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 Definition A collection of symptoms and signs caused when an infection with the Human Immunodeficiency Virus (HIV) changes from simple presence to active disease. [d] [e]
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This one needs lots of work...I'm glad someone got it started. I will put down some ideas here for people to chew on. Especially relevant is the section on prevention, given all the recent new studies regarding condoms, cirucumcision (controversy), and lack of effectiveness in abstinence-only programs.--Peter A. Lipson 10:32, 3 May 2007 (CDT)


Is there a particular reason this information should not be joined to form a single AIDS/HIV article? I know they are not exactly the same, but they are so fundamentally linked I see no reason to keep them separate. In particular, any talk of a cure, prevention, or treatments must focus strongly on HIV. I foresee there being large amounts of work duplication on these two pages. James A. Flippin 17:31, 10 June 2007 (CDT)

I have to disagree and say that the two articles should be on separate pages. I see Flippin's point that this article appears to be a combination of both HIV and AIDS, yet given the amount of information available on both that will inevitably be added to the pages, two pages will be necessary. All of the transmission and prevention material should be on the HIV page, since HIV is what is getting transmitted. I think each page should have a small section on the other with "Main Article" links since they are so connected. Thoughts? Christopher M. Worsham 09:14, 26 June 2007 (CDT)
I agree with Chris, but I think there might be a disambiguation page that could be setup that links to both HIV and AIDS, to establish that encyclopedic connection between the two. Alternatively, the notice to see HIV could be placed at the header of the article. In some way, we should definately designate that the two are correlated; but I'm not sure they should be in the same since you could technically classify them as two fundamentally difficult problems--HIV is for those not previously infected, and AIDS is the onset of HIV infection, just as the way you can develop opportunistic infections from AIDS but they also exist independantly in the wild.--Robert W King 09:53, 26 June 2007 (CDT)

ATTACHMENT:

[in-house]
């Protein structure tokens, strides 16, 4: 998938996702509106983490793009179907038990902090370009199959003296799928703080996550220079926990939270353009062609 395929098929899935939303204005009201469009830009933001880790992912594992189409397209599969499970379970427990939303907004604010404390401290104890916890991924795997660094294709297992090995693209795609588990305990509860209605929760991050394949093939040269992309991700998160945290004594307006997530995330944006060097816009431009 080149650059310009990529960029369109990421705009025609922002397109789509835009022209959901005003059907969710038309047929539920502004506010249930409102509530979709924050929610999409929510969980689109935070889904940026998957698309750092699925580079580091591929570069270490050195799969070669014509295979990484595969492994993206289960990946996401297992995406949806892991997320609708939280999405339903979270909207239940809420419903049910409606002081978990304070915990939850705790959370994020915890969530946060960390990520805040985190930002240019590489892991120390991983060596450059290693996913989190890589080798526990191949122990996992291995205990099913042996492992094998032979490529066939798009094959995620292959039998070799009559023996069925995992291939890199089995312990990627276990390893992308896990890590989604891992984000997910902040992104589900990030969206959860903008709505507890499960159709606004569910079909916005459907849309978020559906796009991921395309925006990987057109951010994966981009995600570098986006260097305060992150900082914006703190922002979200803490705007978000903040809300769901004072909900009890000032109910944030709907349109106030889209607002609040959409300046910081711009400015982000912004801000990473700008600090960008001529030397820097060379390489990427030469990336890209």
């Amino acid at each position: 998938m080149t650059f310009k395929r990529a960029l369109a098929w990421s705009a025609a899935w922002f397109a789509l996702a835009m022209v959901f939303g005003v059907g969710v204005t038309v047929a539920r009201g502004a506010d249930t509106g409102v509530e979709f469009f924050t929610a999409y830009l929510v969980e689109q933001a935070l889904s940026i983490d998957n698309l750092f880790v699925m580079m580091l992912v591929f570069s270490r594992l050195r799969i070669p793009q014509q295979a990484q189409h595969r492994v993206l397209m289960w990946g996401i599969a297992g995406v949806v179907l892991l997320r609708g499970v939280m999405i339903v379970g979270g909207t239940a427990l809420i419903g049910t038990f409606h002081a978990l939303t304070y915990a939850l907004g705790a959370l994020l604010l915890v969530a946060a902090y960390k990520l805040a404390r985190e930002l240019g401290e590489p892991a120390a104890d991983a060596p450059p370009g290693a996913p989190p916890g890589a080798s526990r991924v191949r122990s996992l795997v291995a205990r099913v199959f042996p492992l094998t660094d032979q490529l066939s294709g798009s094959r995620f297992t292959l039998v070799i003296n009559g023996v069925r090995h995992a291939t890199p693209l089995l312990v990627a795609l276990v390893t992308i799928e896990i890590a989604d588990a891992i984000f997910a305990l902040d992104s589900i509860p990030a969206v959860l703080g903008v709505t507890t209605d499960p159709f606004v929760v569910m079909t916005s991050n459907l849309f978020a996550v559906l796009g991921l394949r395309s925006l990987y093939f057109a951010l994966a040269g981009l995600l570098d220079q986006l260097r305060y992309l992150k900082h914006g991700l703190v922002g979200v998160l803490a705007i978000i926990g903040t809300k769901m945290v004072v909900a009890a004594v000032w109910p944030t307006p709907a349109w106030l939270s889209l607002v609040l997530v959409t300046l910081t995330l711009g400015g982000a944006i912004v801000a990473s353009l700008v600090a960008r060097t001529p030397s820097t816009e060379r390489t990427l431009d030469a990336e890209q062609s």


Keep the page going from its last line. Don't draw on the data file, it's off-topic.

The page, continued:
I see your points and perhaps just a header link to HIV is all that is needed. In any event, the two articles should be developed in tandem and the reader directed to both articles as necessary. James A. Flippin 10:31, 26 June 2007 (CDT)


I know enough science to know that is incredibly interesting. Some synopsis:

A group of Univ of Texas-Houston researchers believe they've found "the Achilles heel" of the HIV virus, a tiny stretch of amino acids numbered 421-433 on gp120 that remain constant across mutations of the virus so it may attach to cells. The group has engineered abzymes - antibodies with enzymatic activity - derived from HIV negative people with the autoimmune disease lupus and a small number of HIV positive people who do not require treatment and do not get AIDS.

The abzymes attack the Achilles heel of the virus in a precise way and "recognize essentially all of the diverse HIV forms found across the world. This solves the problem of HIV changeability. The next step is to confirm our theory in human clinical trials," one of the researchers said.

Stephen Ewen 09:08, 16 July 2008 (CDT)